In a lengthy Twitter thread, Massachusetts Sen. Elizabeth Warren slammed Mike Bloomberg for his eponymous news organization's decision not to investigate Bloomberg -- or any other Democrats -- during his 2020 campaign.
Warren called on the billionaire former New York City mayor to divest from the company and accused him of hobbling the press.
Warren pointed to ABC News' reporting from Tuesday, outlining a new FEC complaint that Bloomberg's 2001 mayoral opponent, Mark Green, plans to file against his former rival. In it, Green alleges that Bloomberg News is proffering biased coverage of the 2020 primary -- putting out negative stories on opponents while avoiding scrutiny of Bloomberg himself, a "coordinated contribution by a corporation to a candidate."
Taking to Twitter Wednesday evening, Warren laid into Bloomberg, who was mayor of New York City from 2002 to 2013.
"Bloomberg News banned its reporters from investigating Democratic candidates as Mike Bloomberg runs for president. This ban puts reporters in an impossible situation and undermines a free press. Bloomberg should lift the ban and divest from Bloomberg News," Warren said in her first tweet, going on to highlight her own accessibility to media members.
"I've taken more than a thousand unfiltered questions from the press and from voters since I got in the race," Warren continued. "I welcome tough questions and scrutiny because the free press is a cornerstone of our democracy -- and every presidential candidate should be closely vetted."
"If Michael Bloomberg wants to be the Democratic nominee, he should let reporters do their jobs and report on him, and everyone else, as they see fit," Warren said in a third tweet.
With Bloomberg's unorthodox run for the White House comes a unique situation: Most candidates don't own media companies. Thus what might be considered as "coordinated contribution" takes on fresh nuance.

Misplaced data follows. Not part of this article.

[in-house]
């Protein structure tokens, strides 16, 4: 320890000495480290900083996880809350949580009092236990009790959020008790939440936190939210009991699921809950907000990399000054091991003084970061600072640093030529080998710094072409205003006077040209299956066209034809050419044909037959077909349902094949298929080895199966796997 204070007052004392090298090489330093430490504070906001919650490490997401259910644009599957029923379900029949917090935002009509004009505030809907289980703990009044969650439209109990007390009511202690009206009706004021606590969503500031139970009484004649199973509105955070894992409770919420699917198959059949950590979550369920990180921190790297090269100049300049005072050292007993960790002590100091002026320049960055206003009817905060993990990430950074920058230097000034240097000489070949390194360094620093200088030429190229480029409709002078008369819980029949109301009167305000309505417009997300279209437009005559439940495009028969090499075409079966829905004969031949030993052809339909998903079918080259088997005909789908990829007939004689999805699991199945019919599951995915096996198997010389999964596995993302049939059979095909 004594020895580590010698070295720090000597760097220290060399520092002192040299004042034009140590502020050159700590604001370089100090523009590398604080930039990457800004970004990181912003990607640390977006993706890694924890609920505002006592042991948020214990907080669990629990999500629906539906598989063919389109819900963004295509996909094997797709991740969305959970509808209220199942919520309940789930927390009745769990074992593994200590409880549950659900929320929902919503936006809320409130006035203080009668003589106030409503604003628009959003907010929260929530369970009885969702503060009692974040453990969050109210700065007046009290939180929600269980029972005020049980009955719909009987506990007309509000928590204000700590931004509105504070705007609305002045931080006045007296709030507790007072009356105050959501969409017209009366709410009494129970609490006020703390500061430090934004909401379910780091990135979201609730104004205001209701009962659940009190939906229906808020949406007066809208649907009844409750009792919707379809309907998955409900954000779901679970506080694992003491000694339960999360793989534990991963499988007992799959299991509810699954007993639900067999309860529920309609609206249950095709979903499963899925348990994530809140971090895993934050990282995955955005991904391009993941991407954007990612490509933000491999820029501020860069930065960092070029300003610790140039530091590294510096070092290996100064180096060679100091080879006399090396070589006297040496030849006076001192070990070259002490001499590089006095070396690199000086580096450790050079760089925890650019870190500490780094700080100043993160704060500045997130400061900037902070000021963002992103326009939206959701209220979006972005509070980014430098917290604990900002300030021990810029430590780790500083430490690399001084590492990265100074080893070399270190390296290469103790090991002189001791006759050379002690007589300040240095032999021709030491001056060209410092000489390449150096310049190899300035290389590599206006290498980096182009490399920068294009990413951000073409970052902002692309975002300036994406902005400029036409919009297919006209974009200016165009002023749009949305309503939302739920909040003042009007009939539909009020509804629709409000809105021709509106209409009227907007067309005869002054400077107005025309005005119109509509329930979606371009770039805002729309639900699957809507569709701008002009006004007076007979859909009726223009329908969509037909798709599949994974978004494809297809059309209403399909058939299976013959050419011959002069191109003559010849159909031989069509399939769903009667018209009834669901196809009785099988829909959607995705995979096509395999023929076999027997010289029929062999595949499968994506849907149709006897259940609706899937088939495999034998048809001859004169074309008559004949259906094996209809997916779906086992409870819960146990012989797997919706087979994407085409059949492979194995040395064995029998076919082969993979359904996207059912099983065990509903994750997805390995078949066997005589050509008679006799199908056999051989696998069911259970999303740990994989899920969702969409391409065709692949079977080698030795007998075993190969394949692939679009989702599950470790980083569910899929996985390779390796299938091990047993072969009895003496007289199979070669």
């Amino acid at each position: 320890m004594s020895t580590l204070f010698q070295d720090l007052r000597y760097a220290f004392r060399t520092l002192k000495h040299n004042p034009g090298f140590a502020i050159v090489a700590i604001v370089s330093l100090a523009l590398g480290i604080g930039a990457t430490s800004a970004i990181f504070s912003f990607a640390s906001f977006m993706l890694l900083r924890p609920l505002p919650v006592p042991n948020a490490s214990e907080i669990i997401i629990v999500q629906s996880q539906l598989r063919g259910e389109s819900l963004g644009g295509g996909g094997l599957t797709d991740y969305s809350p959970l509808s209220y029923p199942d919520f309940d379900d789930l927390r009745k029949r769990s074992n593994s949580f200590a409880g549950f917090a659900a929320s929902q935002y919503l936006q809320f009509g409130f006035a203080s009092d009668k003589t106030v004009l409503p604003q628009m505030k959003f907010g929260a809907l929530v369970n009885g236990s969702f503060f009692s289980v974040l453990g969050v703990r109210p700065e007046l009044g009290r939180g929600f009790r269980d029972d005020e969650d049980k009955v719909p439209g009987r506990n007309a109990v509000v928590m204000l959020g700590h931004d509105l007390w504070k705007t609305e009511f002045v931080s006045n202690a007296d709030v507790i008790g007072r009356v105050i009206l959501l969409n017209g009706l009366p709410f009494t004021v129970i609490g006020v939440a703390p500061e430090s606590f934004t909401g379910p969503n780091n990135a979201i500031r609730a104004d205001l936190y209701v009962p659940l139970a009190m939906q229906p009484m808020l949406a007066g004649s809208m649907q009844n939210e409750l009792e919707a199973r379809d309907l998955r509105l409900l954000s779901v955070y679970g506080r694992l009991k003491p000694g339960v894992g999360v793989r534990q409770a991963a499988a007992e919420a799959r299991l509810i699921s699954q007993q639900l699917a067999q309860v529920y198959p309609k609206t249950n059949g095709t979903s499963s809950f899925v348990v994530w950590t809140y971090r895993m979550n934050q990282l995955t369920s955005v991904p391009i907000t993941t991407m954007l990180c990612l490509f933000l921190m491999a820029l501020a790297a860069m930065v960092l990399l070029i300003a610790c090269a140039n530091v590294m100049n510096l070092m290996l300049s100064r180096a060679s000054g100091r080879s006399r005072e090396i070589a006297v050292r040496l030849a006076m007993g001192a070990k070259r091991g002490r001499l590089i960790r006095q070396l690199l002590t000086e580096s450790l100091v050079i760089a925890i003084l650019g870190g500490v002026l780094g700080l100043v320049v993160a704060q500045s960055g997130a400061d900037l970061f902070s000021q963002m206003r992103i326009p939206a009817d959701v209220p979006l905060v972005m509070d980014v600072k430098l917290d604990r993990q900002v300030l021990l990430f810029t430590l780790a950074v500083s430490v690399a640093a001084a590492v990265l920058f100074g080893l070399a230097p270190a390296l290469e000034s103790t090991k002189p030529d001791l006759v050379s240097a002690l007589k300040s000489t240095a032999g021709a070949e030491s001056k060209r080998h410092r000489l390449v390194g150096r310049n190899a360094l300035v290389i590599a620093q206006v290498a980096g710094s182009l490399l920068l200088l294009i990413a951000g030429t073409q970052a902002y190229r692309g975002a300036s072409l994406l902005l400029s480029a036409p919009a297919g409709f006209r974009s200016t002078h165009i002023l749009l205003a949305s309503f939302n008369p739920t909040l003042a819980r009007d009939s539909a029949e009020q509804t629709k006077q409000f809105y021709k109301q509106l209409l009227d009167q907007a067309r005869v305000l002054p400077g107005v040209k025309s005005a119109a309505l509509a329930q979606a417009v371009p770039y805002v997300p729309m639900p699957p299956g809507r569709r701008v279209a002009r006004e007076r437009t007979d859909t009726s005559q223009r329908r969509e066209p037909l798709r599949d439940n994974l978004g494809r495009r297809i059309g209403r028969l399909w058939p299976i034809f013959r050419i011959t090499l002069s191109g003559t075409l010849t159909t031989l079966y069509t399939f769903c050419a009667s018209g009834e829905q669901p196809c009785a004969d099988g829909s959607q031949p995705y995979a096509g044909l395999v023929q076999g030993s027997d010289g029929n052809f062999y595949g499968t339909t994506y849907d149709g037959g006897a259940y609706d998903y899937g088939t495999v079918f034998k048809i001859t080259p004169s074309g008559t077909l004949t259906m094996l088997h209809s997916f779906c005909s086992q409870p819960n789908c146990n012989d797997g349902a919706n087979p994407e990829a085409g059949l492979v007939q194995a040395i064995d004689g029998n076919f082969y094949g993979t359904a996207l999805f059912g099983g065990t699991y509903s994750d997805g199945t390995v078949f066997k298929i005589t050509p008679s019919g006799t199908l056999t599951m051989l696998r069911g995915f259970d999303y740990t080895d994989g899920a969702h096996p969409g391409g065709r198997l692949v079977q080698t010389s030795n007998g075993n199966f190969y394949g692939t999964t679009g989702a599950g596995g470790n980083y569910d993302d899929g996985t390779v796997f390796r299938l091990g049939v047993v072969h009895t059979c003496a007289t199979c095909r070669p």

Bloomberg News' policy toward reporting on the 2020 contenders is not a full-stop ban on primary coverage, but it does explicitly slope away from investigations of Bloomberg.
In a memo sent to newsroom staff the same day Bloomberg announced his 11th-hour bid for the Democratic nomination, John Micklethwait, Bloomberg News' editor-in-chief, detailed that that the outlet would maintain its "tradition" of not investigating Bloomberg, his family or foundation, and that in the interest of fairness it would "extend the same policy to his rivals in the Democratic primaries."
It's that same memo Green points to in his FEC complaint, claiming such reporting guardrails constitute "illegal corporate in-kind contributions" to Bloomberg's campaign.
Green told ABC News on Monday he supports Warren's candidacy, adding that he hasn't spoken with her campaign and isn't working in coordination.
Asked to confirm this, the Warren campaign declined to comment.
On Thursday, Green said he has spoken with Warren and the campaign over the past two years as part of his support for her but he had not specifically spoken with her about the FEC complaint before he sent it.
When reached by ABC News, a Bloomberg News spokesperson declined to comment. Bloomberg's campaign also declined to comment Wednesday evening.
In the staff memo, Micklethwait sought to make clear how the news organization would handle coverage.
"We cannot treat Mike's Democratic competitors differently from him. If other credible journalistic institutions publish investigative work on Mike or the other Democratic candidates, we will either publish those articles in full or summarize them for our readers -- and we will not hide them," the memo read. "For the moment, our P&I team will continue to investigate the Trump administration as the government of the day. If Mike is chosen as the Democratic presidential candidate (and Donald Trump emerges as the Republican one), we will reassess how we do that."